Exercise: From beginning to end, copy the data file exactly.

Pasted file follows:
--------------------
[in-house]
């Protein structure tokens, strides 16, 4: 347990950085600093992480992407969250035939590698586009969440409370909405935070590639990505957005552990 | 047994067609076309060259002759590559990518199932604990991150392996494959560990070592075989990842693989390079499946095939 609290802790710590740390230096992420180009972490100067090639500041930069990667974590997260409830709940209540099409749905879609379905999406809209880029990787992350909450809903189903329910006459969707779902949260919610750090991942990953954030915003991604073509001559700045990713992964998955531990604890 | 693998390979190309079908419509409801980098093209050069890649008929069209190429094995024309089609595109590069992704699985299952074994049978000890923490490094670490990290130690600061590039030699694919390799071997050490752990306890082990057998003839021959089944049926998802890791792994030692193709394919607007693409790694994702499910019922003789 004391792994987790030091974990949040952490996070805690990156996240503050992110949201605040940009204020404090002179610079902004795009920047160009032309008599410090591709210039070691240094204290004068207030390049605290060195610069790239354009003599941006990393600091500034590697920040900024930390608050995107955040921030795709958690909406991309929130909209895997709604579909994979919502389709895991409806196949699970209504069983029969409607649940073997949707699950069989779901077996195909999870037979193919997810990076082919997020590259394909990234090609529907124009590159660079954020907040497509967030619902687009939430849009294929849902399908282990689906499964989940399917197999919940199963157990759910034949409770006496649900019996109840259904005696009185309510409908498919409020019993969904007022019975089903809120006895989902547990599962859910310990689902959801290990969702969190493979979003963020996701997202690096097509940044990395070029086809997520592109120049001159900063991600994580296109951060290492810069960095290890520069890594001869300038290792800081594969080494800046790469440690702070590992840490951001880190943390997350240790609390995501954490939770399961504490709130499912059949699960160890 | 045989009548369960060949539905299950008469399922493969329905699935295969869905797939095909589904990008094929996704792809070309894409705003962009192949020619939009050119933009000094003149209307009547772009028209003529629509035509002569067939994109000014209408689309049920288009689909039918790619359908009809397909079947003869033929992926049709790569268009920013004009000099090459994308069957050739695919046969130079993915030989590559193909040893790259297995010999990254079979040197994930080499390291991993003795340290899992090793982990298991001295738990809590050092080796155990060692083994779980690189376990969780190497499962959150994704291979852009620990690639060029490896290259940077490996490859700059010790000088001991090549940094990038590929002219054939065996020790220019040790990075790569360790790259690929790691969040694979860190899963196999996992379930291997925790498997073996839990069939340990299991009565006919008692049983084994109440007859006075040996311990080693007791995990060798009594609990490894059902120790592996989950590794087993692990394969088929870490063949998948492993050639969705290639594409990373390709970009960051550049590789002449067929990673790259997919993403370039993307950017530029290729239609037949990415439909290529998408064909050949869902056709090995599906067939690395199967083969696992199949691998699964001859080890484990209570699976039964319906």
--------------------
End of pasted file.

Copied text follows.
[in-house]
């Protein structure tokens, strides 16, 4: 347990950085600093992480992407969250035939590698586009969440409370909405935070590639990505957005552990 | 047994067609076309060259002759590559990518199932604990991150392996494959560990070592075989990842693989390079499946095939 609290802790710590740390230096992420180009972490100067090639500041930069990667974590997260409830709940209540099409749905879609379905999406809209880029990787992350909450809903189903329910006459969707779902949260919610750090991942990953954030915003991604073509001559700045990713992964998955531990604890 | 693998390979190309079908419509409801980098093209050069890649008929069209190429094995024309089609595109590069992704699985299952074994049978000890923490490094670490990290130690600061590039030699694919390799071997050490752990306890082990057998003839021959089944049926998802890791792994030692193709394919607007693409790694994702499910019922003789 004391792994987790030091974990949040952490996070805690990156996240503050992110949201605040940009204020404090002179610079902004795009920047160009032309008599410090591709210039070691240094204290004068207030390049605290060195610069790239354009003599941006990393600091500034590697920040900024930390608050995107955040921030795709958690909406991309929130909209895997709604579909994979919502389709895991409806196949699970209504069983029969409607649940073997949707699950069989779901077996195909999870037979193919997810990076082919997020590259394909990234090609529907124009590159660079954020907040497509967030619902687009939430849009294929849902399908282990689906499964989940399917197999919940199963157990759910034949409770006496649900019996109840259904005696009185309510409908498919409020019993969904007022019975089903809120006895989902547990599962859910310990689902959801290990969702969190493979979003963020996701997202690096097509940044990395070029086809997520592109120049001159900063991600994580296109951060290492810069960095290890520069890594001869300038290792800081594969080494800046790469440690702070590992840490951001880190943390997350240790609390995501954490939770399961504490709130499912059949699960160890 | 045989009548369960060949539905299950008469399922493969329905699935295969869905797939095909589904990008094929996704792809070309894409705003962009192949020619939009050119933009000094003149209307009547772009028209003529629509035509002569067939994109000014209408689309049920288009689909039918790619359908009809397909079947003869033929992926049709790569268009920013004009000099090459994308069957050739695919046969130079993915030989590559193909040893790259297995010999990254079979040197994930080499390291991993003795340290899992090793982990298991001295738990809590050092080796155990060692083994779980690189376990969780190497499962959150994704291979852009620990690639060029490896290259940077490996490859700059010790000088001991090549940094990038590929002219054939065996020790220019040790990075790569360790790259690929790691969040694979860190899963196999996992379930291997925790498997073996839990069939340990299991009565006919008692049983084994109440007859006075040996311990080693007791995990060798009594609990490894059902120790592996989950590794087993692990394969088929870490063949998948492993050639969705290639594409990373390709970009960051550049590789002449067929990673790259997919993403370039993307950017530029290729239609037949990415439909290529998408064909050949869902056709090995599906067939690395199967083969696992199949691998699964001859080890484990209570699976039964319906």